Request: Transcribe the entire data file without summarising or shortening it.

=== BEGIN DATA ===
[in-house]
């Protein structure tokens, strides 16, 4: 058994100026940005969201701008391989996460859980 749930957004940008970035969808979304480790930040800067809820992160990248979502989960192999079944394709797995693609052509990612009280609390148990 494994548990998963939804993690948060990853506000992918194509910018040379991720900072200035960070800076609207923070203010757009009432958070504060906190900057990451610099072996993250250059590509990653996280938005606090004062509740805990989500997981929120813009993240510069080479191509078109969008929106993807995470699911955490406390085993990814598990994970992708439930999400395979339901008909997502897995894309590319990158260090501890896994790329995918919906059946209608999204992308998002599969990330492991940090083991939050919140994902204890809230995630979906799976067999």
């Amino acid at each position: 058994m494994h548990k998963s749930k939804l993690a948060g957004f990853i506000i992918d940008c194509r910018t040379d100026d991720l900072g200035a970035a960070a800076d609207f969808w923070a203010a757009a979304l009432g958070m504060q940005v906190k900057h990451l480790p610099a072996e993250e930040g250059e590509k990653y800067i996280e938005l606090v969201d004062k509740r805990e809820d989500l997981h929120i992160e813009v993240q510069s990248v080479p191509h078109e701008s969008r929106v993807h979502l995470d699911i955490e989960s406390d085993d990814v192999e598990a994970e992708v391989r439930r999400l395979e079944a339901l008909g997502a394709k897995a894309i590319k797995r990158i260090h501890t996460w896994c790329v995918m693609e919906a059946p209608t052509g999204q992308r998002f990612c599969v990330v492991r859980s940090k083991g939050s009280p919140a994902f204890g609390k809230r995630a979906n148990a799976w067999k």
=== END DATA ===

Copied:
[in-house]
């Protein structure tokens, strides 16, 4: 058994100026940005969201701008391989996460859980 749930957004940008970035969808979304480790930040800067809820992160990248979502989960192999079944394709797995693609052509990612009280609390148990 494994548990998963939804993690948060990853506000992918194509910018040379991720900072200035960070800076609207923070203010757009009432958070504060906190900057990451610099072996993250250059590509990653996280938005606090004062509740805990989500997981929120813009993240510069080479191509078109969008929106993807995470699911955490406390085993990814598990994970992708439930999400395979339901008909997502897995894309590319990158260090501890896994790329995918919906059946209608999204992308998002599969990330492991940090083991939050919140994902204890809230995630979906799976067999």
């Amino acid at each position: 058994m494994h548990k998963s749930k939804l993690a948060g957004f990853i506000i992918d940008c194509r910018t040379d100026d991720l900072g200035a970035a960070a800076d609207f969808w923070a203010a757009a979304l009432g958070m504060q940005v906190k900057h990451l480790p610099a072996e993250e930040g250059e590509k990653y800067i996280e938005l606090v969201d004062k509740r805990e809820d989500l997981h929120i992160e813009v993240q510069s990248v080479p191509h078109e701008s969008r929106v993807h979502l995470d699911i955490e989960s406390d085993d990814v192999e598990a994970e992708v391989r439930r999400l395979e079944a339901l008909g997502a394709k897995a894309i590319k797995r990158i260090h501890t996460w896994c790329v995918m693609e919906a059946p209608t052509g999204q992308r998002f990612c599969v990330v492991r859980s940090k083991g939050s009280p919140a994902f204890g609390k809230r995630a979906n148990a799976w067999k």